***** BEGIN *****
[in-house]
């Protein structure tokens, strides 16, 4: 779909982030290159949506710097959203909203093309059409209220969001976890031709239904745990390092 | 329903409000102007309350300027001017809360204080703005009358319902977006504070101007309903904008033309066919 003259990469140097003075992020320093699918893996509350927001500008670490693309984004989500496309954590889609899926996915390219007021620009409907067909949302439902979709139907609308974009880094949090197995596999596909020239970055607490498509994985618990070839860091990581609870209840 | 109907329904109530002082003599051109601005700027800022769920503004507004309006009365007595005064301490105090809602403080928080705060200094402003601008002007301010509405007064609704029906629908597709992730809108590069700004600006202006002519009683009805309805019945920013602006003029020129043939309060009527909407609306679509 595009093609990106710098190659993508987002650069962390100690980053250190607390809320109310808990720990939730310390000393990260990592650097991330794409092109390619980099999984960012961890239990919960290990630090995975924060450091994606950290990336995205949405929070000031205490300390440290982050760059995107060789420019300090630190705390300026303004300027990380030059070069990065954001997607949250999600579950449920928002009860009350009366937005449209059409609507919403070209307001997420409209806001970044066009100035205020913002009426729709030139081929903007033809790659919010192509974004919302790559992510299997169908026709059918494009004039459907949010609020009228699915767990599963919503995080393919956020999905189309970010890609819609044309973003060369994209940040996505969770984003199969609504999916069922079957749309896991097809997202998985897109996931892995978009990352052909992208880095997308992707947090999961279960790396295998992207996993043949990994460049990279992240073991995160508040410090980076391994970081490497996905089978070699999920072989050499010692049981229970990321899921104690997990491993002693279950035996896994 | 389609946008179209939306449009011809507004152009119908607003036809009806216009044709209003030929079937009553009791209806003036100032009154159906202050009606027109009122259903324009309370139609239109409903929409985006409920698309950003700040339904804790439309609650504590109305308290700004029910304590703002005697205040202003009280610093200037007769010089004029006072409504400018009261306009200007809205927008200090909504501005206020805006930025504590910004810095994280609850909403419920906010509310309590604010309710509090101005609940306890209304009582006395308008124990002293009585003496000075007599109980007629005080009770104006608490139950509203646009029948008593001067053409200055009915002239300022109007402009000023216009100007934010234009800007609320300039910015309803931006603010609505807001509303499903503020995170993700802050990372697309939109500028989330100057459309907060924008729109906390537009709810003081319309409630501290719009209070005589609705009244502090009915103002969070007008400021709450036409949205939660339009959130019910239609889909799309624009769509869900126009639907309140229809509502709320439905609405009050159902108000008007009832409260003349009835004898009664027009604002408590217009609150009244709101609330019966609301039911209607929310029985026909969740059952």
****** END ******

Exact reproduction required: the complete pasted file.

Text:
[in-house]
């Protein structure tokens, strides 16, 4: 779909982030290159949506710097959203909203093309059409209220969001976890031709239904745990390092 | 329903409000102007309350300027001017809360204080703005009358319902977006504070101007309903904008033309066919 003259990469140097003075992020320093699918893996509350927001500008670490693309984004989500496309954590889609899926996915390219007021620009409907067909949302439902979709139907609308974009880094949090197995596999596909020239970055607490498509994985618990070839860091990581609870209840 | 109907329904109530002082003599051109601005700027800022769920503004507004309006009365007595005064301490105090809602403080928080705060200094402003601008002007301010509405007064609704029906629908597709992730809108590069700004600006202006002519009683009805309805019945920013602006003029020129043939309060009527909407609306679509 595009093609990106710098190659993508987002650069962390100690980053250190607390809320109310808990720990939730310390000393990260990592650097991330794409092109390619980099999984960012961890239990919960290990630090995975924060450091994606950290990336995205949405929070000031205490300390440290982050760059995107060789420019300090630190705390300026303004300027990380030059070069990065954001997607949250999600579950449920928002009860009350009366937005449209059409609507919403070209307001997420409209806001970044066009100035205020913002009426729709030139081929903007033809790659919010192509974004919302790559992510299997169908026709059918494009004039459907949010609020009228699915767990599963919503995080393919956020999905189309970010890609819609044309973003060369994209940040996505969770984003199969609504999916069922079957749309896991097809997202998985897109996931892995978009990352052909992208880095997308992707947090999961279960790396295998992207996993043949990994460049990279992240073991995160508040410090980076391994970081490497996905089978070699999920072989050499010692049981229970990321899921104690997990491993002693279950035996896994 | 389609946008179209939306449009011809507004152009119908607003036809009806216009044709209003030929079937009553009791209806003036100032009154159906202050009606027109009122259903324009309370139609239109409903929409985006409920698309950003700040339904804790439309609650504590109305308290700004029910304590703002005697205040202003009280610093200037007769010089004029006072409504400018009261306009200007809205927008200090909504501005206020805006930025504590910004810095994280609850909403419920906010509310309590604010309710509090101005609940306890209304009582006395308008124990002293009585003496000075007599109980007629005080009770104006608490139950509203646009029948008593001067053409200055009915002239300022109007402009000023216009100007934010234009800007609320300039910015309803931006603010609505807001509303499903503020995170993700802050990372697309939109500028989330100057459309907060924008729109906390537009709810003081319309409630501290719009209070005589609705009244502090009915103002969070007008400021709450036409949205939660339009959130019910239609889909799309624009769509869900126009639907309140229809509502709320439905609405009050159902108000008007009832409260003349009835004898009664027009604002408590217009609150009244709101609330019966609301039911209607929310029985026909969740059952």